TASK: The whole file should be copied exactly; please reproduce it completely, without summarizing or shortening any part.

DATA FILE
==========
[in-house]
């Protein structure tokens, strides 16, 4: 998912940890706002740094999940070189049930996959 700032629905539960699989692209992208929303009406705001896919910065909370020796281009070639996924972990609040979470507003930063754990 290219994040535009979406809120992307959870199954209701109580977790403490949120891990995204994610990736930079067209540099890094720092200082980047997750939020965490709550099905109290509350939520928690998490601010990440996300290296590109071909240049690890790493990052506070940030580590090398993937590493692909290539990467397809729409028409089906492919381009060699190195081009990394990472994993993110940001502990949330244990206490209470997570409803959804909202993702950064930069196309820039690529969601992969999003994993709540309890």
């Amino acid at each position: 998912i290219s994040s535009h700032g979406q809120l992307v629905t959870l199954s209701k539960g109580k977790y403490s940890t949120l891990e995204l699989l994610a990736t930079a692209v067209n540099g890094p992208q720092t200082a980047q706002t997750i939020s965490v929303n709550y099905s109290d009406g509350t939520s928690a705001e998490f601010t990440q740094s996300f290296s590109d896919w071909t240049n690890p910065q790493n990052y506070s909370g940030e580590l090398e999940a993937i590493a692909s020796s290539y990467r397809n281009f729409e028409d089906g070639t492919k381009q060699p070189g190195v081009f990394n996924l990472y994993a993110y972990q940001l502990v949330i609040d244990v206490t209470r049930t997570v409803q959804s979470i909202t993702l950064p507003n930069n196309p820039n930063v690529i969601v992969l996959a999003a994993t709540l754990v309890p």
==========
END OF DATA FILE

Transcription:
[in-house]
């Protein structure tokens, strides 16, 4: 998912940890706002740094999940070189049930996959 700032629905539960699989692209992208929303009406705001896919910065909370020796281009070639996924972990609040979470507003930063754990 290219994040535009979406809120992307959870199954209701109580977790403490949120891990995204994610990736930079067209540099890094720092200082980047997750939020965490709550099905109290509350939520928690998490601010990440996300290296590109071909240049690890790493990052506070940030580590090398993937590493692909290539990467397809729409028409089906492919381009060699190195081009990394990472994993993110940001502990949330244990206490209470997570409803959804909202993702950064930069196309820039690529969601992969999003994993709540309890």
């Amino acid at each position: 998912i290219s994040s535009h700032g979406q809120l992307v629905t959870l199954s209701k539960g109580k977790y403490s940890t949120l891990e995204l699989l994610a990736t930079a692209v067209n540099g890094p992208q720092t200082a980047q706002t997750i939020s965490v929303n709550y099905s109290d009406g509350t939520s928690a705001e998490f601010t990440q740094s996300f290296s590109d896919w071909t240049n690890p910065q790493n990052y506070s909370g940030e580590l090398e999940a993937i590493a692909s020796s290539y990467r397809n281009f729409e028409d089906g070639t492919k381009q060699p070189g190195v081009f990394n996924l990472y994993a993110y972990q940001l502990v949330i609040d244990v206490t209470r049930t997570v409803q959804s979470i909202t993702l950064p507003n930069n196309p820039n930063v690529i969601v992969l996959a999003a994993t709540l754990v309890p």